Domestic Disturbance

2001, PG-13, 88 min. Directed by Albert Hughes, Allen Hughes. Starring Ian Richardson, Jason Flemyng, Byron Fear, Katrin Cartlidge, Joanna Page, Paul Rhys, Robbie Coltrane, Ian Holm, Heather Graham, Johnny Depp.

REVIEWED By Marjorie Baumgarten, Fri., Nov. 2, 2001

It's likely there's going to be some “viewer disturbance” going on after audiences catch a whiff of this routine and thrill-less suspenser. A child in peril always provides good subject matter for Tinseltown nail-biters, and Domestic Disturbance has that base covered, in addition to being loaded down with some of the postmodern attributes of a male melodrama. You see, everything in Frank (Travolta) and Susan's (Polo) divorce is going fine, except for the occasional acting-out of their 12-year-old son, Danny (O'Leary). But when Susan remarries, Danny's childish infractions begin to catch up with him, so that when he finally runs away and tells a story about his new stepfather (Vaughn) having murdered a man, no one is inclined to believe him. Too bad … because even though his new stepfather has bamboozled the whole town into believing he is handsome, rich, and likable -- real Chamber of Commerce man-of-the-year material -- we know what Danny also knows: His stepfather is Vince Vaughn, and when Vaughn's not chumming around with his pal Jon Favreau and playing onscreen dim bulb to Favreau's bright light, Vaughn is cutting a swath through Hollywood as the sicko “It Boy” of the moment. Thus, the menace he poses in Domestic Disturbance comes as no surprise to the audience and, furthermore, any anticipation of sparks cast by hot testosterone conflicts between Travolta and Vaughn are also dead in the water. Here, Travolta is in his lumpen-prol mode rather than his flamboyant loose-cannon mode, which makes for dull and predictable dynamics between these two male leads. This lack of sizzle is even more disappointing coming from the director who previously gave us the top-notch thriller Sea of Love. The only one who emerges unscathed from this acting quagmire is Matt O'Leary, whose believability as the intelligent, troubled, fearful, and brave young man carries the story's emotional weight. Buscemi, as usual, delineates a pathetically seedy character, at once repulsive yet endearing. But his character disappears from the action early in the game. Domestic Disturbance works best as a cautionary tale for divorced dads: Be careful should your ex-wife choose to remarry, because it's likely that whither she goest, so goest your kids. In these modern times, evil stepfathers have achieved narrative parity with evil stepmothers.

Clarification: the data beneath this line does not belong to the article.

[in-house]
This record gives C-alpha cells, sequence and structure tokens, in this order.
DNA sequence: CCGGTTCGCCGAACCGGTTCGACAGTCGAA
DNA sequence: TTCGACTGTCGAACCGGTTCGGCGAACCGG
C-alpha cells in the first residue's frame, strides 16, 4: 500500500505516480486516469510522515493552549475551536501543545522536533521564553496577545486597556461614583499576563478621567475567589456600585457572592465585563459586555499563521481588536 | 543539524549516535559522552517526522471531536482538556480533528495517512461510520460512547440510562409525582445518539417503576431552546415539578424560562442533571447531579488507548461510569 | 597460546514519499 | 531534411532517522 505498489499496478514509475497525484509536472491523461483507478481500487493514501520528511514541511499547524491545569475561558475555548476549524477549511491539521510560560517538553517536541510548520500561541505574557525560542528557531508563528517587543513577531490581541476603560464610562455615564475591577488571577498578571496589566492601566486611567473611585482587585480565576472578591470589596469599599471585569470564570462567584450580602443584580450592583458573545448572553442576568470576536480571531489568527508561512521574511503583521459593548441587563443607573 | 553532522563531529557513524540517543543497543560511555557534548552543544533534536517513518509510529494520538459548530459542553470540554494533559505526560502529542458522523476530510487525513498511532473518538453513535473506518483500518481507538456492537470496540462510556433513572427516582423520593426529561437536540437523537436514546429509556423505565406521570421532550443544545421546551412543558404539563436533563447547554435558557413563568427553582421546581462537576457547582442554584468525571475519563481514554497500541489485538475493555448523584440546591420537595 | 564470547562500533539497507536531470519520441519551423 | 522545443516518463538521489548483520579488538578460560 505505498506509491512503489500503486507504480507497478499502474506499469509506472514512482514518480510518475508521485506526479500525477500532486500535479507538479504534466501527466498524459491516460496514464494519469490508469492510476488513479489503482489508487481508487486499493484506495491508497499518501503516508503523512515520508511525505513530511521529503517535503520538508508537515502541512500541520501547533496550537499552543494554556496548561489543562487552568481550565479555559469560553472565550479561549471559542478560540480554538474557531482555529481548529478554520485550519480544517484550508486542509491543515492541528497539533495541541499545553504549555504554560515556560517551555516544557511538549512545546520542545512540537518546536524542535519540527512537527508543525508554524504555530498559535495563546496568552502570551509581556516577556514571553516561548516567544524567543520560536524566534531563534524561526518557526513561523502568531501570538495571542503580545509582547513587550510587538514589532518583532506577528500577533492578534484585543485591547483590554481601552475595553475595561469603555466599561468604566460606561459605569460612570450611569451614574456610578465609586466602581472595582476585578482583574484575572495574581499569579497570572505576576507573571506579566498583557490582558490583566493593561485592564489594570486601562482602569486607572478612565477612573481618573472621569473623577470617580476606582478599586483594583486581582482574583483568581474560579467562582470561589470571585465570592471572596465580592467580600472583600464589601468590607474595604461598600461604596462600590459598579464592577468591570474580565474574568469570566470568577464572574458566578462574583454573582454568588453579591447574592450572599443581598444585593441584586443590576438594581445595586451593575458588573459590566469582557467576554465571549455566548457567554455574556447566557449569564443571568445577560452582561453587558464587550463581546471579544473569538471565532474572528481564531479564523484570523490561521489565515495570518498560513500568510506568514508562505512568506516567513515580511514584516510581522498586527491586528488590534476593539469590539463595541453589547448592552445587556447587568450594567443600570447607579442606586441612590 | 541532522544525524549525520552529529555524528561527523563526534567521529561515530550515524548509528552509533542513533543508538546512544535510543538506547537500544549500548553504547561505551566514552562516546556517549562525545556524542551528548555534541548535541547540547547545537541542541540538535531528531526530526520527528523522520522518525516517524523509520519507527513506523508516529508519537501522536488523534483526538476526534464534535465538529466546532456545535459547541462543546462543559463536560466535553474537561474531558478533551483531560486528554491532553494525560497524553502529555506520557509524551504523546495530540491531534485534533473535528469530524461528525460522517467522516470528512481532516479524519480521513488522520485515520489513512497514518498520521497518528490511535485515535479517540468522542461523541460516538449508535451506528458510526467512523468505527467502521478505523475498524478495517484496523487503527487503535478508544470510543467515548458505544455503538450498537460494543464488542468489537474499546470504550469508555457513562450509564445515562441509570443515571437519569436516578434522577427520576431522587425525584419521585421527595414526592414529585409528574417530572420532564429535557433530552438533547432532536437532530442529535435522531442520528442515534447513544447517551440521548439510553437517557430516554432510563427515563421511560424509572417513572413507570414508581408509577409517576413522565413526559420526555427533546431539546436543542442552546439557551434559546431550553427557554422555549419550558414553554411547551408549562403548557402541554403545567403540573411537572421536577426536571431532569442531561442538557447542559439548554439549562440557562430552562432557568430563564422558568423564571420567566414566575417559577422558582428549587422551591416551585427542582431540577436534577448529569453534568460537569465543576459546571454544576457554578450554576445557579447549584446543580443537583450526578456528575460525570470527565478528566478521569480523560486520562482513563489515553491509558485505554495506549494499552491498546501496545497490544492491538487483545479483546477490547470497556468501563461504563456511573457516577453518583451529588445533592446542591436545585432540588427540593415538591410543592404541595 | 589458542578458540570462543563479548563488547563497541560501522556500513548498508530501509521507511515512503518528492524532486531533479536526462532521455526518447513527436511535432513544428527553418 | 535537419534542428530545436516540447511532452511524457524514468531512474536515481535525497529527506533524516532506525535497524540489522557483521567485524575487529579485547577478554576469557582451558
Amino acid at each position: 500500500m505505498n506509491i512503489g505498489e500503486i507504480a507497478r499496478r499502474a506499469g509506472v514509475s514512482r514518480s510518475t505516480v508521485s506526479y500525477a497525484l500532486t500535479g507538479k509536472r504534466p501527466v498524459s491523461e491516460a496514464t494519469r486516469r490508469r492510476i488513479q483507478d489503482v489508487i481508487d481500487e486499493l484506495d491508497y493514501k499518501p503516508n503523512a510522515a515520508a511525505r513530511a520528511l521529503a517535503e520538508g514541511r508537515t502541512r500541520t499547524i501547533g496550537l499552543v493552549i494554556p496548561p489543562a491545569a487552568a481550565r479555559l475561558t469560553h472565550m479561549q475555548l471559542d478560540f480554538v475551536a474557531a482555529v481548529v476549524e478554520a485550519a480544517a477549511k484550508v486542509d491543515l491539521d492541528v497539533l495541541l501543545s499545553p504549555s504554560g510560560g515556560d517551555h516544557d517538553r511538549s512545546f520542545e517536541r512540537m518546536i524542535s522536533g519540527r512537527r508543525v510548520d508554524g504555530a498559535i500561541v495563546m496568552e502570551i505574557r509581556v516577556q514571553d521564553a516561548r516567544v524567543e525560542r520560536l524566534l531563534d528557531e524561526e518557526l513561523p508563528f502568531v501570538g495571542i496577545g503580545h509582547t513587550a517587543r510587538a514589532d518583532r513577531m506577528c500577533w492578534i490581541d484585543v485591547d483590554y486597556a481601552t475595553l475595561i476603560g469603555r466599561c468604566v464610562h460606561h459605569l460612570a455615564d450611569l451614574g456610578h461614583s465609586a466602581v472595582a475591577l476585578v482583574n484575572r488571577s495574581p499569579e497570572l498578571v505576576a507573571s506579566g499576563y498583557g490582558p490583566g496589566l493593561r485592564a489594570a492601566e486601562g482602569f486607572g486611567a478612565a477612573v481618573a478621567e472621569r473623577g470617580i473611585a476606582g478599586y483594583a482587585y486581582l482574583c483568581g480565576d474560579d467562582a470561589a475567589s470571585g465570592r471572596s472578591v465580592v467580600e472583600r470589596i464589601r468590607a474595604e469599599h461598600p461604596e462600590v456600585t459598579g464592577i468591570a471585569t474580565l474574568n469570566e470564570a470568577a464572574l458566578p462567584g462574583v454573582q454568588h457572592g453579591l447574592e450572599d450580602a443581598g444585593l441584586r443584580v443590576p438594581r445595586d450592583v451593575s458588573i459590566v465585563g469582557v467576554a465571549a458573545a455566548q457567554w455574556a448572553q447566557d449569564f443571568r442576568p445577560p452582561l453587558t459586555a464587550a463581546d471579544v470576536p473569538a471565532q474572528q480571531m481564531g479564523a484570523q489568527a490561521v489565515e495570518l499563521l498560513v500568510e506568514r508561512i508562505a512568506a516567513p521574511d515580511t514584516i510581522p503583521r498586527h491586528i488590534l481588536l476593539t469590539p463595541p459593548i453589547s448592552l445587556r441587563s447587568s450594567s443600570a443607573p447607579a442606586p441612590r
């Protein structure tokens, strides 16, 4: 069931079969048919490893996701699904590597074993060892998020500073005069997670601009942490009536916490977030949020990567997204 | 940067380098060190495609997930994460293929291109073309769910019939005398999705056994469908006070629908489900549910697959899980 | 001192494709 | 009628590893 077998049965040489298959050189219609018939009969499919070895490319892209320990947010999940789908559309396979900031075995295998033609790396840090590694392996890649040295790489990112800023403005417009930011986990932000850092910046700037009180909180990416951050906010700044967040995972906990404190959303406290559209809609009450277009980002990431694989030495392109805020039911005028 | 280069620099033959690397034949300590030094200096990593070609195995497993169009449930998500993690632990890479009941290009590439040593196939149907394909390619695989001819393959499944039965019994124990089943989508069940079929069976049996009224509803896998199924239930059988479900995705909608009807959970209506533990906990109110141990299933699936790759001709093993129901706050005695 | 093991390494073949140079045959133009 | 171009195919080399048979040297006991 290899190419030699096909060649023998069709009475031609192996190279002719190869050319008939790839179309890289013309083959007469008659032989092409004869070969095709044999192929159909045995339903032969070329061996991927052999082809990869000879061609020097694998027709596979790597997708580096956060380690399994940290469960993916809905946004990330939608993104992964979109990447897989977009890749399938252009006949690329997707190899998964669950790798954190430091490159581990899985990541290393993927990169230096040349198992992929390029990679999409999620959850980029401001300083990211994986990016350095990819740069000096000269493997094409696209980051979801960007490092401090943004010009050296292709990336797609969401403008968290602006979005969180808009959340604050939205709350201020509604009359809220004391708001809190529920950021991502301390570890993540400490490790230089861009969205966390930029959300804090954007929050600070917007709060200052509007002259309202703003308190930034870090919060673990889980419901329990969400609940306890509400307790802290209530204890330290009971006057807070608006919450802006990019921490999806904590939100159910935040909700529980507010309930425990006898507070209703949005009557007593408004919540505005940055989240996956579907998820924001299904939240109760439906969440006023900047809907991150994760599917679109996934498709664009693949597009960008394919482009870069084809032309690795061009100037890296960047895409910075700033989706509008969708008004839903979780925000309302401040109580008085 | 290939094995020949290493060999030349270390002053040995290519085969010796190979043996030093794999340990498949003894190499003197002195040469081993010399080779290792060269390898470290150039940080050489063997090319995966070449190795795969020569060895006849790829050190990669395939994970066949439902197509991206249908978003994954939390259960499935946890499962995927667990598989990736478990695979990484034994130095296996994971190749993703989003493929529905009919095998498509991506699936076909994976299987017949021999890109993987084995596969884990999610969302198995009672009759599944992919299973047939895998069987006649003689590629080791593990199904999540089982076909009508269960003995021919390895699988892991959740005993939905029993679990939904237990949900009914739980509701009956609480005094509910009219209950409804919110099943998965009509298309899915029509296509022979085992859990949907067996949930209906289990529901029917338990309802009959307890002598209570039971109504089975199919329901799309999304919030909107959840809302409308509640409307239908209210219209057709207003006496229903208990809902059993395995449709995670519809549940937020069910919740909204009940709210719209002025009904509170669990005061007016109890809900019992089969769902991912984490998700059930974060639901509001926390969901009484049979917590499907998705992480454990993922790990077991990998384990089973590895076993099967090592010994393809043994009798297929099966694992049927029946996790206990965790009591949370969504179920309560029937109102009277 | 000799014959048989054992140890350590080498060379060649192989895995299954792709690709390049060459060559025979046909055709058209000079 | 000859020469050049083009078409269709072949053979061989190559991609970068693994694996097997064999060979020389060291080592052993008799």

A note to readers: Bold and uncensored, The Austin Chronicle has been Austin’s independent news source for almost 40 years, expressing the community’s political and environmental concerns and supporting its active cultural scene. Now more than ever, we need your support to continue supplying Austin with independent, free press. If real news is important to you, please consider making a donation of $5, $10 or whatever you can afford, to help keep our journalism on stands.

Support the Chronicle  

More Albert Hughes Films
The first-ever boy and his dog story

Matthew Monagle, Aug. 17, 2018

The Book of Eli
In a post-apocalyptic time, Denzel Washington is the lone man who carries the world's last remaining Bible.

Marc Savlov, Jan. 22, 2010

More by Marjorie Baumgarten
Story of America's itinerant population wanders too much

Feb. 19, 2021

The Reason I Jump
Poetic insight into autism, based on Naoki Higashida memoir

Jan. 8, 2021


Domestic Disturbance, Albert Hughes, Allen Hughes, Ian Richardson, Jason Flemyng, Byron Fear, Katrin Cartlidge, Joanna Page, Paul Rhys, Robbie Coltrane, Ian Holm, Heather Graham, Johnny Depp

One click gets you all the newsletters listed below

Breaking news, arts coverage, and daily events

Can't keep up with happenings around town? We can help.

Austin's queerest news and events

New recipes and food news delivered Mondays

Eric Goodman's Austin FC column, other soccer news

Information is power. Support the free press, so we can support Austin.   Support the Chronicle